Yes. Attendance is compulsory. Failure to attend without a ’reasonable excuse’ will leave you open to either (or both) of the sanctions set out above. If you have a genuine unavoidable commitment that would prevent you from attending (for example, a pre-booked holiday abroad), then it is advisable to make contact with the coroner’s office to discuss this. It may be that alternative arrangements could be agreed, such as attendance on a different date, or the submission of a supplementary statement.

Case study

By Alicia Hayes, Medical Protection legal adviser

The possible ramifications for failing to comply with requests or summons of the coroner were highlighted at a recent inquest. The inquest was opened following the suicide of a patient.

In the two weeks before his death Mr A had made two suicide attempts. He sought medical attention after both attempts but was not admitted to hospital for treatment. After the second attempt, he was seen and assessed by a home treatment (mental health) team in the community. The decision following this assessment was to discharge him from the home treatment team service.  Mr A was provided with crisis contact details and crisis access, and was encouraged to contact the local primary care psychological therapies service. He did not contact any of the services and a week later made another attempt to take his own life, which was unfortunately successful.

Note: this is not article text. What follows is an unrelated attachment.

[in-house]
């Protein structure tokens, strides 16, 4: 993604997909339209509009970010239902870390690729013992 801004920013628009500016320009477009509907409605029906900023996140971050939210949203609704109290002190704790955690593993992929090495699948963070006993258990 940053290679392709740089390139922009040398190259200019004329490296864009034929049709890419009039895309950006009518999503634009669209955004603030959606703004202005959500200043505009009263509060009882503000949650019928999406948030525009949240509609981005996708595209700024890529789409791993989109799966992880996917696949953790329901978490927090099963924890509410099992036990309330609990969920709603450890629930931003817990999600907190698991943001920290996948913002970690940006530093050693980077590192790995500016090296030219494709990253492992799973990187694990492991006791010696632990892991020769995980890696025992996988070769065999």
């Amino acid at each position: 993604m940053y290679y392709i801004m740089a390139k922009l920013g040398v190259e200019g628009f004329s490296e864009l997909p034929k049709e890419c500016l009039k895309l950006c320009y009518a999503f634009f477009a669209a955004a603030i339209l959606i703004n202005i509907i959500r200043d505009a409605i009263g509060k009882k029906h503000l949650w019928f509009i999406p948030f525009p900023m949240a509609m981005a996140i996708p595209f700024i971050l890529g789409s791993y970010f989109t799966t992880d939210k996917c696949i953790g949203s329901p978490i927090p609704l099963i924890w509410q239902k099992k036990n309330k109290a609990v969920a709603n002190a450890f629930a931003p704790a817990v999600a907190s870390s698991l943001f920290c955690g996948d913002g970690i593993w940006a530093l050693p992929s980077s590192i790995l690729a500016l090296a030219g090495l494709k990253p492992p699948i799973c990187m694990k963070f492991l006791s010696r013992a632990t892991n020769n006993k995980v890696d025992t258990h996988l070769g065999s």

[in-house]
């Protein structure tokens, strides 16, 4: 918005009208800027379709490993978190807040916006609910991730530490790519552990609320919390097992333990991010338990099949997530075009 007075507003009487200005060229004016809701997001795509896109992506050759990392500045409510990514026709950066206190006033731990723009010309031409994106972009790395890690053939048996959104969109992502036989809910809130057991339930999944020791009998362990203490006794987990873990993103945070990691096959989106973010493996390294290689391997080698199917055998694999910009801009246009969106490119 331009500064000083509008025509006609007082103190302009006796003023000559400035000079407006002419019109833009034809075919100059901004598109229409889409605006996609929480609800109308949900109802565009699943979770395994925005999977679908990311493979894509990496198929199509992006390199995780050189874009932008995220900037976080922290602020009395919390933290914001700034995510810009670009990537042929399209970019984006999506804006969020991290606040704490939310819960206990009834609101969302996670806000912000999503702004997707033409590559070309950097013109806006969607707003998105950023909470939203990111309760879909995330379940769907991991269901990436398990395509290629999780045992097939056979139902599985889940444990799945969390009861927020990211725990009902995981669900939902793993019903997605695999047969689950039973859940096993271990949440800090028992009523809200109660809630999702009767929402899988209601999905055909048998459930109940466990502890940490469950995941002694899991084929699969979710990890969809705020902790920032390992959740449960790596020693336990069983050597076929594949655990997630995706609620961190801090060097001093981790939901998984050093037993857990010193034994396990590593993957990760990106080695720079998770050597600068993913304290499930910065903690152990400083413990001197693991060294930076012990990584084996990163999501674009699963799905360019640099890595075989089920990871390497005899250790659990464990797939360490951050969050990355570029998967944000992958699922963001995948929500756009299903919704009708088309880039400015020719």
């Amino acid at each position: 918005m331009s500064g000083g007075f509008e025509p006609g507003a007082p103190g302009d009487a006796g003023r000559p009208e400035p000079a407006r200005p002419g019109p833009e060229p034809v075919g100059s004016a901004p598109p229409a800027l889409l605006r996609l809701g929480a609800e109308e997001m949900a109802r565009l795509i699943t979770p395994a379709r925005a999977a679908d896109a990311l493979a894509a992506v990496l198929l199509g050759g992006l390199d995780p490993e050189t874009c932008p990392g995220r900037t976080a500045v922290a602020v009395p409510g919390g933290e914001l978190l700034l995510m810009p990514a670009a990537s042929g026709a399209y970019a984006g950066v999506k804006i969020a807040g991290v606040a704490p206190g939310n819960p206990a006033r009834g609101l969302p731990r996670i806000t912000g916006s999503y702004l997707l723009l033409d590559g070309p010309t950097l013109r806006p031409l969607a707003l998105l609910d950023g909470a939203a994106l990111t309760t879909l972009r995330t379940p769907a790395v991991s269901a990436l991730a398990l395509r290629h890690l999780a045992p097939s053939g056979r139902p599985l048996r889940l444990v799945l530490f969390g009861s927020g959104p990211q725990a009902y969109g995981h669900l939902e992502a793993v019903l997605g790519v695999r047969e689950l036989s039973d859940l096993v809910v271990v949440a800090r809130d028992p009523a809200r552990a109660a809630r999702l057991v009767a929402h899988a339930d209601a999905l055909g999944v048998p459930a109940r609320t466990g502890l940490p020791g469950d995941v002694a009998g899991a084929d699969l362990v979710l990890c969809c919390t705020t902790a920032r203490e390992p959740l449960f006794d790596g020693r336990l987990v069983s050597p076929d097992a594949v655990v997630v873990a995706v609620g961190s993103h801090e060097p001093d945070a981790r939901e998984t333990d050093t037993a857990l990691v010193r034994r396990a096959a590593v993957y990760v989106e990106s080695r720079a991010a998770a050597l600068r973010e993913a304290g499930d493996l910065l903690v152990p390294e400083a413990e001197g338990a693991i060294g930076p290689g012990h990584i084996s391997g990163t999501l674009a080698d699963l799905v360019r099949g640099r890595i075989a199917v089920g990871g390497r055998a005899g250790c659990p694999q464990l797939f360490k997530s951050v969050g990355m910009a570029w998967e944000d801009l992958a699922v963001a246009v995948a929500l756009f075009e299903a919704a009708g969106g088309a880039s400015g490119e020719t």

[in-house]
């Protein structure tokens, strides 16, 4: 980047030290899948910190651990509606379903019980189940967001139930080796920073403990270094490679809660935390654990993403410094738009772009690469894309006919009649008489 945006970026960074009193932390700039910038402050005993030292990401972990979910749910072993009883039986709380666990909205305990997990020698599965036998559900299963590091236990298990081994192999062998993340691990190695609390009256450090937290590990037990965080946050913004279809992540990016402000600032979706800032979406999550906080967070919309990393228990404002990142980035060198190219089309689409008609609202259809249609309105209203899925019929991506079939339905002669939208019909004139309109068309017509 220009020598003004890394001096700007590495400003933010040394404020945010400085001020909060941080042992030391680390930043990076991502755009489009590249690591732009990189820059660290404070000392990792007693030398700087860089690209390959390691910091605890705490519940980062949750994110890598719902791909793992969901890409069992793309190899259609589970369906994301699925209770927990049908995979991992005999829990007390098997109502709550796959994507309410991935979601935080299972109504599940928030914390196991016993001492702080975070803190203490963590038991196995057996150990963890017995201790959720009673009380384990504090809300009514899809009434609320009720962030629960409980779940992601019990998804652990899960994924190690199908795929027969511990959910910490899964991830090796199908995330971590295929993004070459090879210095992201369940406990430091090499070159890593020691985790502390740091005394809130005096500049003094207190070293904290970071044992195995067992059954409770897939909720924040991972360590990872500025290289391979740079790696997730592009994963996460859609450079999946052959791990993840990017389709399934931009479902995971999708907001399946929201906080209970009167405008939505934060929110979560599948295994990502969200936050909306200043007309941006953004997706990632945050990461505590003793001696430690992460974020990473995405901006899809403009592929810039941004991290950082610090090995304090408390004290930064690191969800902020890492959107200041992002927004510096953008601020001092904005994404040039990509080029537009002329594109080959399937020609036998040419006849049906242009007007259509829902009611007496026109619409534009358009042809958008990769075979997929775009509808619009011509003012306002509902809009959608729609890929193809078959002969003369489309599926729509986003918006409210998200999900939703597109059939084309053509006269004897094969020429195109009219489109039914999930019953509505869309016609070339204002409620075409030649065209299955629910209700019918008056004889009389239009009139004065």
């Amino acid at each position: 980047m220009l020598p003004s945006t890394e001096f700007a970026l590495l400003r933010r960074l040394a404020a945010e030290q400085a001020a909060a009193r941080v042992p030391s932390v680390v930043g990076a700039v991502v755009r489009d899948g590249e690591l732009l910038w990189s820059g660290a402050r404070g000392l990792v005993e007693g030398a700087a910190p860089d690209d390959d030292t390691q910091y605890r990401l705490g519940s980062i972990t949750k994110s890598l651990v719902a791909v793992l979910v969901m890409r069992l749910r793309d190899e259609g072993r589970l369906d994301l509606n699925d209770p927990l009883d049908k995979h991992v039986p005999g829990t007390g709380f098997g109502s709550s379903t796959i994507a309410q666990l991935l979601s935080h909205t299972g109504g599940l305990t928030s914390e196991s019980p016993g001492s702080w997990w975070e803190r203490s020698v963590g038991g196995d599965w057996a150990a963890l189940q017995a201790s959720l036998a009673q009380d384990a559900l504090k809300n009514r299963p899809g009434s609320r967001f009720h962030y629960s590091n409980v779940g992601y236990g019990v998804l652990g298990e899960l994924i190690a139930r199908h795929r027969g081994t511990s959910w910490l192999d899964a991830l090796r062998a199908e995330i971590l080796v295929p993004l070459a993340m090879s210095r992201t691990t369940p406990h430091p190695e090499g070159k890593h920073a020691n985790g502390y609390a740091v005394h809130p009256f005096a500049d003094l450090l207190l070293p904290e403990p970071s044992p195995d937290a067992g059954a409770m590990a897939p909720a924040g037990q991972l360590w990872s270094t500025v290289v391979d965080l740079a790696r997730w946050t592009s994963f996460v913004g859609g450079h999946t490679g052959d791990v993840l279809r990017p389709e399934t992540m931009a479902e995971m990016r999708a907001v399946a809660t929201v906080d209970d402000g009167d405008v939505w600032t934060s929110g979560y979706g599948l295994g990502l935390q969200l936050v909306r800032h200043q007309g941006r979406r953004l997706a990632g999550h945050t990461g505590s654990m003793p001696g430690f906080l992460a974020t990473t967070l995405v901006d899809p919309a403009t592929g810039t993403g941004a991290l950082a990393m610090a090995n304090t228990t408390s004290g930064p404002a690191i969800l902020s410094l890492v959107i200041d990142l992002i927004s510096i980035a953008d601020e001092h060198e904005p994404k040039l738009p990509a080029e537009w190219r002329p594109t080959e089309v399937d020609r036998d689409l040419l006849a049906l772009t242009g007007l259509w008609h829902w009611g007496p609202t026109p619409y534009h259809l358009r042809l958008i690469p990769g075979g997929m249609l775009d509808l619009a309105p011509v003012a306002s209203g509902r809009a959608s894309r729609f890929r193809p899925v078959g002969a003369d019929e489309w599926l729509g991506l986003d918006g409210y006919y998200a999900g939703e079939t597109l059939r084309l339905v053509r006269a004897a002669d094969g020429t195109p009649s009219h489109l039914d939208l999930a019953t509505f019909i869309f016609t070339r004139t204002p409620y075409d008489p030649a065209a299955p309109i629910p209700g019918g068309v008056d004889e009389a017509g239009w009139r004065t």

It appears the trigger for Mr A’s deterioration in mood and mental health was a recent diagnosis of an eye problem. Mr A understood (erroneously) that he was at risk of losing his sight as a result of this condition. Though he did have an eye problem, it could be easily corrected with surgery. Shortly before his first suicide attempt, he was seen by an ophthalmologist, Dr B, during which his diagnosis and treatment plan was discussed. Statements obtained as part of the inquest suggested Mr A left this consultation shaking and distressed. The coroner felt Mr A’s ophthalmology history was relevant and so a statement was requested from Dr B. We assisted Dr C, who was a locum consultant psychiatrist. Dr C had assessed Mr A shortly before his death and was consequently an Interested Person at the inquest. As a result, Medical Protection provided legal representation for Dr C, to ensure his interests were protected at the hearing.

Dr B, who was not a Medical Protection member, failed to provide a statement. The coroner then summonsed Dr B to attend the inquest to give live evidence. However, she did not provide a statement and did not attend court in answer of her summons. On the morning of the inquest, the coroner’s officer called Dr B to ascertain why she had not attended court and Dr B apparently put the phone down. As a result of this, the coroner referred Dr B to the GMC. It is not clear whether a prosecution for failure to answer her summons will also follow.

In my experience, a doctor rarely fails to co-operate with a request from the coroner. Nevertheless, this case is a good example of the implications for doctors where they do. 

Further support and assistance

If you have been called to give evidence at an inquest but feel that you have an unavoidable commitment, call the Medical Protection advice line on 0800 561 9090 for further advice and guidance.

For more information about inquests, read our factsheet.